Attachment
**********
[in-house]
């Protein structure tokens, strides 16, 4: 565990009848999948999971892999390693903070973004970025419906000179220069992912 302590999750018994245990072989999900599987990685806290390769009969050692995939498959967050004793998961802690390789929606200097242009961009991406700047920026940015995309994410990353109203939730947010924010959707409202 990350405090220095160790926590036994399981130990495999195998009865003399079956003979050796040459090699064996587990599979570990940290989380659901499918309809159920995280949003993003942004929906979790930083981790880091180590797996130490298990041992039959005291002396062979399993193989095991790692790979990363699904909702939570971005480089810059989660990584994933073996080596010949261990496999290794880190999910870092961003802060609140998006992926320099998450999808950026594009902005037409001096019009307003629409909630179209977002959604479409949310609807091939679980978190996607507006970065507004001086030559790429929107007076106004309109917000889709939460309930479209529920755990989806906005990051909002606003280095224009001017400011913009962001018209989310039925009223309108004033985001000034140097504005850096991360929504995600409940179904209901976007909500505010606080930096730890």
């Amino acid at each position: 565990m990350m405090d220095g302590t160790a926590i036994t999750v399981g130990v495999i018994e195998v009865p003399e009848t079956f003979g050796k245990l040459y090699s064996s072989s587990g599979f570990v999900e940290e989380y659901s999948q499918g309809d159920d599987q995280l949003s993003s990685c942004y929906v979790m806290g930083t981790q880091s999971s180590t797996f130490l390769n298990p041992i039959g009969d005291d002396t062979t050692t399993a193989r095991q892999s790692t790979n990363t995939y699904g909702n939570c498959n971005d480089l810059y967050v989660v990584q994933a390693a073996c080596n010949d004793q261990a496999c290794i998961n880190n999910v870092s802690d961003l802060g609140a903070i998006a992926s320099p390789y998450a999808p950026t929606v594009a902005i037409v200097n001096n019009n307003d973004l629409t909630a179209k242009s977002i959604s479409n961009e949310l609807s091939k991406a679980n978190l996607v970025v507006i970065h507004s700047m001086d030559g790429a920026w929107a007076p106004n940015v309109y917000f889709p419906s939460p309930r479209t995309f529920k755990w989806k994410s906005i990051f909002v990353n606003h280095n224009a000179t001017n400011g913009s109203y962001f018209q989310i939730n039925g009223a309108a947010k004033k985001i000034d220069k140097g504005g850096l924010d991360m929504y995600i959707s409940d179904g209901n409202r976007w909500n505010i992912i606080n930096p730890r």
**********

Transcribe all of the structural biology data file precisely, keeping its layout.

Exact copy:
[in-house]
């Protein structure tokens, strides 16, 4: 565990009848999948999971892999390693903070973004970025419906000179220069992912 302590999750018994245990072989999900599987990685806290390769009969050692995939498959967050004793998961802690390789929606200097242009961009991406700047920026940015995309994410990353109203939730947010924010959707409202 990350405090220095160790926590036994399981130990495999195998009865003399079956003979050796040459090699064996587990599979570990940290989380659901499918309809159920995280949003993003942004929906979790930083981790880091180590797996130490298990041992039959005291002396062979399993193989095991790692790979990363699904909702939570971005480089810059989660990584994933073996080596010949261990496999290794880190999910870092961003802060609140998006992926320099998450999808950026594009902005037409001096019009307003629409909630179209977002959604479409949310609807091939679980978190996607507006970065507004001086030559790429929107007076106004309109917000889709939460309930479209529920755990989806906005990051909002606003280095224009001017400011913009962001018209989310039925009223309108004033985001000034140097504005850096991360929504995600409940179904209901976007909500505010606080930096730890």
């Amino acid at each position: 565990m990350m405090d220095g302590t160790a926590i036994t999750v399981g130990v495999i018994e195998v009865p003399e009848t079956f003979g050796k245990l040459y090699s064996s072989s587990g599979f570990v999900e940290e989380y659901s999948q499918g309809d159920d599987q995280l949003s993003s990685c942004y929906v979790m806290g930083t981790q880091s999971s180590t797996f130490l390769n298990p041992i039959g009969d005291d002396t062979t050692t399993a193989r095991q892999s790692t790979n990363t995939y699904g909702n939570c498959n971005d480089l810059y967050v989660v990584q994933a390693a073996c080596n010949d004793q261990a496999c290794i998961n880190n999910v870092s802690d961003l802060g609140a903070i998006a992926s320099p390789y998450a999808p950026t929606v594009a902005i037409v200097n001096n019009n307003d973004l629409t909630a179209k242009s977002i959604s479409n961009e949310l609807s091939k991406a679980n978190l996607v970025v507006i970065h507004s700047m001086d030559g790429a920026w929107a007076p106004n940015v309109y917000f889709p419906s939460p309930r479209t995309f529920k755990w989806k994410s906005i990051f909002v990353n606003h280095n224009a000179t001017n400011g913009s109203y962001f018209q989310i939730n039925g009223a309108a947010k004033k985001i000034d220069k140097g504005g850096l924010d991360m929504y995600i959707s409940d179904g209901n409202r976007w909500n505010i992912i606080n930096p730890r």